As the novel coronavirus severe acute respiratory syndrome coronavirus 2 (SARS-CoV-2) 24 continues to proliferate across the globe, it is a struggle to predict and prevent its spread. The 25 successes of mobility interventions demonstrate how policies can help limit the person-to-person 26 interactions that are essential to infection. With significant community spread, experts predict this 27 virus will continue to be a threat until safe and effective vaccines have been developed and 28 widely deployed. We aim to understand mobility changes during the first major quarantine period 29 in the United States, measured via mobile device tracking, by assessing how people changed their 30 behavior in response to policies and to weather. Here, we show that consistent national messaging 31 was associated with consistent national behavioral change, regardless of local policy. 32 Furthermore, although human behavior did vary with outdoor air temperature, these variations 33 were not associated with variations in a proxy for the rate of encounters between people. The 34 independence of encounters and temperatures suggests that weather-related behavioral changes 35 will, in many cases, be of limited relevance for SARS-CoV-2 transmission dynamics. Both of 36 these results are encouraging for the potential of clear national messaging to help contain any 37 future pandemics, and possibly to help contain COVID-19.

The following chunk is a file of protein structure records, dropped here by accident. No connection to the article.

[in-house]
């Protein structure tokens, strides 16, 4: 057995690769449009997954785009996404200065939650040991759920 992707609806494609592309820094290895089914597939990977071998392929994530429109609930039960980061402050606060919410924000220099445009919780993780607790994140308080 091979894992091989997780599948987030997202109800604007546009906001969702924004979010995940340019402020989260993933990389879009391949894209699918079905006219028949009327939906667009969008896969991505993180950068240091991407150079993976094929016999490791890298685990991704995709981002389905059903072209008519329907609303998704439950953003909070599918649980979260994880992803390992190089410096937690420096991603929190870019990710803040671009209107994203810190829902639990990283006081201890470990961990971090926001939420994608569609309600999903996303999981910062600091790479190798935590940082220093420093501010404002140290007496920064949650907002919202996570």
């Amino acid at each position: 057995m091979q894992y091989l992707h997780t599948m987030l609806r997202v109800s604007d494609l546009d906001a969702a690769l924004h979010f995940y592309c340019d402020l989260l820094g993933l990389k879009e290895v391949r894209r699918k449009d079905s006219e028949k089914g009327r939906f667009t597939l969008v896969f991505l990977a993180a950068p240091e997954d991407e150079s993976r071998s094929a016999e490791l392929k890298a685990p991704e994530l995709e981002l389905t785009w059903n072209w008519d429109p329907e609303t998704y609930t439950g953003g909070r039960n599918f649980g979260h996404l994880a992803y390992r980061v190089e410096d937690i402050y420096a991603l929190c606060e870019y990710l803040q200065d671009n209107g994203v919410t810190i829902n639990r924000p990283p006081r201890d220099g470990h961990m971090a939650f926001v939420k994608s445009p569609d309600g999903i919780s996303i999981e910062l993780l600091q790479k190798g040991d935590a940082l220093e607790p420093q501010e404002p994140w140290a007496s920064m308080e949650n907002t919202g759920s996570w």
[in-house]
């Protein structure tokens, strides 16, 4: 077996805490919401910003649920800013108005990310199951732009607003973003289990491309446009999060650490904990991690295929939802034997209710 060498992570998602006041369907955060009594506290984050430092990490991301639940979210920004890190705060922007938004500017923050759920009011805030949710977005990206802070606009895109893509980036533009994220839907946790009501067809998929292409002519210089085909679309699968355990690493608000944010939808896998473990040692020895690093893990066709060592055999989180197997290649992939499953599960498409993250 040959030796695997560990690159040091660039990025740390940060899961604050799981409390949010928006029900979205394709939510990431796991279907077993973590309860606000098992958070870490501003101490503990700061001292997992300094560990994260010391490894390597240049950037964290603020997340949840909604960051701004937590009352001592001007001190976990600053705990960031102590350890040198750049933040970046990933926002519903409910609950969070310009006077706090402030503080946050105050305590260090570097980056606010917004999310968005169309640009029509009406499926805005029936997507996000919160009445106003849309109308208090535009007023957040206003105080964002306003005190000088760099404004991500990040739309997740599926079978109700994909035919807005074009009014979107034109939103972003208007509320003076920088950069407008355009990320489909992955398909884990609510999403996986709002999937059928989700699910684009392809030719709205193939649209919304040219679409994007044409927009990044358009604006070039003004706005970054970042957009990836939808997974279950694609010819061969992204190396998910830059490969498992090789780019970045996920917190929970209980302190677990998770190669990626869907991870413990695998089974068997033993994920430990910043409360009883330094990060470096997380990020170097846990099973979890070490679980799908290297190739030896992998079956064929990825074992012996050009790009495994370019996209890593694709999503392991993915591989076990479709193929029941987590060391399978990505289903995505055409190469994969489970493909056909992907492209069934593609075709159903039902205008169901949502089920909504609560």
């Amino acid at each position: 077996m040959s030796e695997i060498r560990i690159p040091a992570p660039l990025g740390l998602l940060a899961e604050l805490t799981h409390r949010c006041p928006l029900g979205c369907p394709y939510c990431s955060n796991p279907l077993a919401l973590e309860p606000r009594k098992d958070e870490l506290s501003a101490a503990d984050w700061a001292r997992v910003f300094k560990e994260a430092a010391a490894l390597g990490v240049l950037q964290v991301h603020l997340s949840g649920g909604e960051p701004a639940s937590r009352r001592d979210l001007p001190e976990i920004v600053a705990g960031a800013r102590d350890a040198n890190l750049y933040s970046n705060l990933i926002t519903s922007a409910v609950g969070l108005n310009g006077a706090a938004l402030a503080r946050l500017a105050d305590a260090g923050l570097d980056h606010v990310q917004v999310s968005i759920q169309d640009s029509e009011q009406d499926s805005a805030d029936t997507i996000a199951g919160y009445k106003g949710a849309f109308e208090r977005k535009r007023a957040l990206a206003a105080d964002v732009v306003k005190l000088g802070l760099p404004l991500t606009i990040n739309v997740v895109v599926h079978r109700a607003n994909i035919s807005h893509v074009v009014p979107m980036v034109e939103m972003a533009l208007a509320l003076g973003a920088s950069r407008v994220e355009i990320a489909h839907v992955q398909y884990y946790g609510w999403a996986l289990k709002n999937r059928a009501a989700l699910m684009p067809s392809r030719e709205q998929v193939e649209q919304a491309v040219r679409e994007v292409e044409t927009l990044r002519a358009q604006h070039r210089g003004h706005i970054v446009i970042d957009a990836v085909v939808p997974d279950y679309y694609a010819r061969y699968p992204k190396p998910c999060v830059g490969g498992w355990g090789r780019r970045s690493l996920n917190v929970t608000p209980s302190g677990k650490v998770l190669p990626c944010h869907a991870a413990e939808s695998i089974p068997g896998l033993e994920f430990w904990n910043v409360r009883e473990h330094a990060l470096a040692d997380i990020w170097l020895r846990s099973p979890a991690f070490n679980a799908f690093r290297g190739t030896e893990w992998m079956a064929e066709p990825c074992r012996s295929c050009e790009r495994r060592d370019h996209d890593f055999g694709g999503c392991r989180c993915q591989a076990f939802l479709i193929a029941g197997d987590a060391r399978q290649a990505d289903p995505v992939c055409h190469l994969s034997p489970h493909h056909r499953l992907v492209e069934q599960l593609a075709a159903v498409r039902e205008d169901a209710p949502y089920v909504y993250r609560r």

Published in PNAS: https://www.pnas.org/content/118/22/e2018185118